Texas workers' compensation claims

How to Apply for Texas Workers’ Compensation Benefits

For non-federal employees, every state has a unique process in place for handling workers’ compensation claims. Texas employees with a workplace injury or occupational illness should follow the steps outlined below to apply for benefits. We’ll also explore how the Texas workers’ compensation program statistics changed from 2013-2017.

Does Your Employer Have Texas Workers’ Compensation Coverage?

Unlike nearly every other U.S. state and territory, Texas workers’ compensation coverage is completely optional for employers. That means you must first confirm that your employer provides Texas workers’ compensation insurance coverage before filing your claim. Legally, Texas employers can purchase individual commercial policies for workers’ compensation coverage from insurance companies or apply for self-insured status. Either way, if your employer carries workers’ compensation insurance, then you must file a claim to qualify for benefits. If your employer doesn’t have insurance, you’ll have to file a personal injury lawsuit for medical bills and lost wages.

To check your coverage status online, visit the Texas Division of Workers’ Compensation insurance verification website. Texas law requires every employer to display a poster informing employees if they have workers’ compensation insurance. Employers with workers’ compensation coverage should display this poster (Notice 6). Legally, all Texas employers without workers’ comp coverage must also prominently display this poster (Notice 5) in the workplace.

If you get hurt or sick at work and your employer doesn’t provide coverage, you have the right to sue. But if suing your employer’s your only option, get a free personal injury claim evaluation online first.

Related: How to Apply for Utah Workers’ Compensation Benefits

How to File Your Texas Workers’ Compensation Claim

After you confirm your employer has workers’ compensation coverage, follow these steps to file your claim:

  1. You have 30 days from the date your workplace injury or illness occurred to notify your employer. Waiting any longer to report your work-related injury or illness could make you ineligible for workers’ comp benefits. Always seek emergency medical treatment first, if needed.
  2. You have one calendar year from the date you got sick or hurt at work to file your claim. To get your claim started, fill out Form DWC-01.You can also file your workers’ comp claim directly through the DWC’s website, if you prefer.
  3. Once the DWC receives your initial paperwork, your employer’s insurance company will review it before accepting or denying your claim.
  4. If the insurance company denies your claim, then you have 90 days to appeal. Contact the Office of Injured Employee Counsel (OIEC) for information or talk to a workers’ compensation lawyer for free.

Every workers’ compensation case is different, and your personal experience may not follow the exact steps we’ve listed here. Texas law encourages injured and sick employees to participate in return-to-work programs, and refusing light-duty tasks may terminate your benefits.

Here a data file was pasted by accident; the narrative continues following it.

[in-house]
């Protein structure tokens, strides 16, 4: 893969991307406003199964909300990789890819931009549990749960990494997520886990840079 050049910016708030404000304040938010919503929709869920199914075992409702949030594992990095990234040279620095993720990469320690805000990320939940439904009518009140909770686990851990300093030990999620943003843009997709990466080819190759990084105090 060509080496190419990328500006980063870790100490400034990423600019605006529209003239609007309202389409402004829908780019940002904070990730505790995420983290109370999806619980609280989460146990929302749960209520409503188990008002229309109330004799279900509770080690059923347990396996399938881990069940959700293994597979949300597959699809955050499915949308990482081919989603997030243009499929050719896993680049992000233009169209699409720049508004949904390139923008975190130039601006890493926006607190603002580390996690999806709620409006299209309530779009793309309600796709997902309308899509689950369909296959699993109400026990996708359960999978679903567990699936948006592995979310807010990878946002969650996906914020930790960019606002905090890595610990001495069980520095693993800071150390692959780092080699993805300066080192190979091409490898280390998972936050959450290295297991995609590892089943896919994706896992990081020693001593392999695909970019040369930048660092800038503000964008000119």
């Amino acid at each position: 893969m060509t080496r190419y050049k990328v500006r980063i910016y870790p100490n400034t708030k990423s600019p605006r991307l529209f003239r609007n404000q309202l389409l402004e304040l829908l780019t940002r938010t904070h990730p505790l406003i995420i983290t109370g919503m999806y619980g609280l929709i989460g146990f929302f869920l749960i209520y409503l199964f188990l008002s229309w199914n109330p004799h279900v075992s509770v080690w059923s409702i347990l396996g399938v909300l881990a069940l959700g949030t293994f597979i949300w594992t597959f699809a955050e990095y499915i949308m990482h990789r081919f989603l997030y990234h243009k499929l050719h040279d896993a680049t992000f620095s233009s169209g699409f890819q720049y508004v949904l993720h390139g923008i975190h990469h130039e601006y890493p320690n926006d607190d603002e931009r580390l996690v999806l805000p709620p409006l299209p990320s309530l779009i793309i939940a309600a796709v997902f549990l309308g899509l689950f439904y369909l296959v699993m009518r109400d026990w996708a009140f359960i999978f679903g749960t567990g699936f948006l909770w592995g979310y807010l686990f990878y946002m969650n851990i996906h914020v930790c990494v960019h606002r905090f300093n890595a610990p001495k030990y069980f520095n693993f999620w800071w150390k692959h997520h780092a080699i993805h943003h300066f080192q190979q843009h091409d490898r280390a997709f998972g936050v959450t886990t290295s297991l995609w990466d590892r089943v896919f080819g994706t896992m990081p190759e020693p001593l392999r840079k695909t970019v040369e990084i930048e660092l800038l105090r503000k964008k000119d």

Texas Workers’ Compensation Statistics

The Bureau of Labor Statistics (BLS) issues an annual statistical report covering the workers’ compensation program in almost every state. These reports list total workers’ compensation claims filed, how many employees missed work or changed jobs, and job sector-specific data. Our chart below shows how the Texas workers’ compensation program changed from 2013 to 2017.


You can clearly see that workers’ compensation claims rose significantly in 2015 compared to other years. More than half those claims (just over 51%) were 131,700 service industry workers who got sick or injured at work. Employees missing work, changing jobs or receiving restrictions showed few changes during this five-year period. Texas is the only U.S. state or territory that makes workers’ compensation coverage optional for every employer in the state. Most other states have mandatory workers’ compensation coverage requirements in place. Only Texas employees have to worry about verifying coverage.

Many injured workers find Texas workers’ compensation claims process confusing or frustrating. However, an advocate in our network can review your claim paperwork in person and answer your questions privately for free. Whether you just want a second opinion about your case or need someone to help you get the most workers’ comp benefits that you deserve, we can help.

Ready to see if you may qualify? Click the button below to start your free online benefits evaluation now!

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Lori Polemenakos is Director of Consumer Content and SEO strategist for LeadingResponse, a legal marketing company. An award-winning journalist, writer and editor based in Dallas, Texas, she's produced articles for major brands such as Match.com, Yahoo!, MSN, AOL, Xfinity, Mail.com, and edited several published books. Since 2016, she's published hundreds of articles about Social Security disability, workers' compensation, veterans' benefits, personal injury, mass tort, auto accident claims, bankruptcy, employment law and other related legal issues.